Edge computing has a very bright future – it is absolutely inevitable.
If you are unconvinced, we invite you to read until the end.
For the sake of this post – we will use edge and fog computing interchangeably. This is becoming a less controversial position based on a recent exclusive interview with Chuck Byers, OpenFog CTO.
The OpenFog Consortium announced at an IoT Evolution Expo keynote in Fort Lauderdale, Florida last month, that their merger with the Industrial Internet Consortium or IIC was finalized. Both Carl Ford and Ken Briodagh with IoT Evolution have interesting insights on this merger, as does Matt Vasey, Chairman and President of OpenFog Consortium.
Suffice it to say, this combining of resources makes a great deal of sense as it helps the adoption of edge/fog computing. Here are some of the benefits and issues of fog-computing and OpenFog contributions.
Chuck discussed that apps should run in the cloud if possible but there are often impediments. Latency could be an issue – by the time a signal gets sent from a sensor to the cloud, is processed and sent back to an actuator, it could take 300-800 milliseconds.
This is not acceptable for applications such as an arc welding robot or AR and VR where anything over a seven-millisecond delay could cause nausea. Another great example is the antilock-braking system (ABS) of an autonomous vehicle – lives could be on the line and every microsecond counts.
These are all applications where edge-computing is crucial. By localizing processing power and storage, greater speeds can be achieved.
Cost of Bandwidth
In other cases, high-bandwidth sensors could cost companies a great deal in transport costs. A camera on an oil rig, for example, could cost $10,000 per day. Other applications thousands or millions of sensors in remote locations could also be cost-prohibitive.
Fog could solve this problem by processing the sensor data locally and only reaching out to the cloud when needed. For example, camera footage can be processed locally and any anomalous frames could be sent for further analysis to the cloud. Likewise, mega-sensor data could be processed nearby, looking for issues which would trigger a snapshot being uploaded to the cloud for further analysis.
IoT devices have become major targets for hackers and other malicious actors as they can be less secure than a phone or PC. Since you can’t do strong cryptographic processing locally, you need a gateway nearby to ensure the network is free of malicious activity.
As more IoT solutions become mission and life-critical, it’s import to ensure networks are free of ransomware and DDoS activity. In addition, there needs to be secure onboarding and software updates.
The OpenFog Consortium has rules allowing for a hardware root of trust which is a circuit inside the processor which enables a trusted module which in-turn enables a trusted compute environment.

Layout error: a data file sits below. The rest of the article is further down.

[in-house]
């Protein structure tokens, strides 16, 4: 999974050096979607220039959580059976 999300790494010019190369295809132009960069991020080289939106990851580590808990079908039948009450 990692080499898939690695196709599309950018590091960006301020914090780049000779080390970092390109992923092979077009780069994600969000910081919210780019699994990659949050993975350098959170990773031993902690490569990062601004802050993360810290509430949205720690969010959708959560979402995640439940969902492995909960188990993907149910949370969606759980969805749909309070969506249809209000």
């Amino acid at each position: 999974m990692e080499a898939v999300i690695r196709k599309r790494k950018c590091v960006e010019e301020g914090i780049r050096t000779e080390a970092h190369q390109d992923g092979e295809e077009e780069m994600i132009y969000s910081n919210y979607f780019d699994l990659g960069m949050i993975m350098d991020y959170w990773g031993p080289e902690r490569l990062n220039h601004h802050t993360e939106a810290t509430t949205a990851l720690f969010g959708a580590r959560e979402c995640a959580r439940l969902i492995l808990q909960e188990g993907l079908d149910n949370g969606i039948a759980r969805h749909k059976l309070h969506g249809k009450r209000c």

Using this solution, you are also able to enable secure software updates, free of malware as well as ensuring rogue devices can’t be added to the network.
Getting back to the above example of ABS in a vehicle, there is no room for error. If a car needs to stop, the excuse can’t be, you have no connection to the cloud. In such cases, a mobile node must reside in the vehicle – or near the sensors and actuators responsible for the critical control algorithm. “This gets us closer to the five nines reliability needed,” he exclaimed.
In addition, multiple nearby nodes for compute and storage can increase redundancy if one edge-node fails. Think of it as distributed RAID.
Between OpenFog and IIC, there are 28 test beds between them which allow partners and members to take reference architectures and test them in the real-world. This allows companies to tune existing products and roadmaps.
Security Part 2
Our discussion then proceeded to DDoS attacks which have been facilitated in the past thanks to vulnerable IoT devices.
We posited that companies may not care if their devices – which are generally functioning normally, are also being used to launch DDoS attacks on other companies.
Chuck thinks over time, lawyers will begin lawsuits against companies whose devices are being used for such attacks. It is likely companies who are not adequately securing their IoT end-points will have to face legal and/or financial consequences.
This is why as Chuck explains, they take security so seriously. By protecting device onboards, they minimize or eliminate spoofing attacks. By controlling software updates, they minimize the potential for malware getting installed on cameras or sensors.
They are also working on a distributed ledger to help with these updates – not exactly blockchain but the same concept.
We asked about anomaly detection on the network and if Chuck sees this as a benefit of fog and he explained that all types of AI are better-enabled by edge-computing. He said in addition to spotting security-related anomalies, machine learning and deep learning can be used to look at vibration and temperature variations in a predictive maintenance capacity.
In other words, the AI can monitor the health of the network and the plant.
The combination of IIC and OpenFog makes both organizations much stronger. This is in-part due to the different focus of the groups. IIC focuses more on near-term implementation while OpenFog is more academic. In addition, OpenFog brings thought maturity on secure computing including management and orchestration. In addition, they have a tight relationship with IEEE meaning their concepts can and have become standards such as IEEE 1934. Chuck said, “This provides extra comfort for people, they know the architectures are solid, correct and stable.” He continued, ” They don’t have to worry about it getting pulled out from under them.”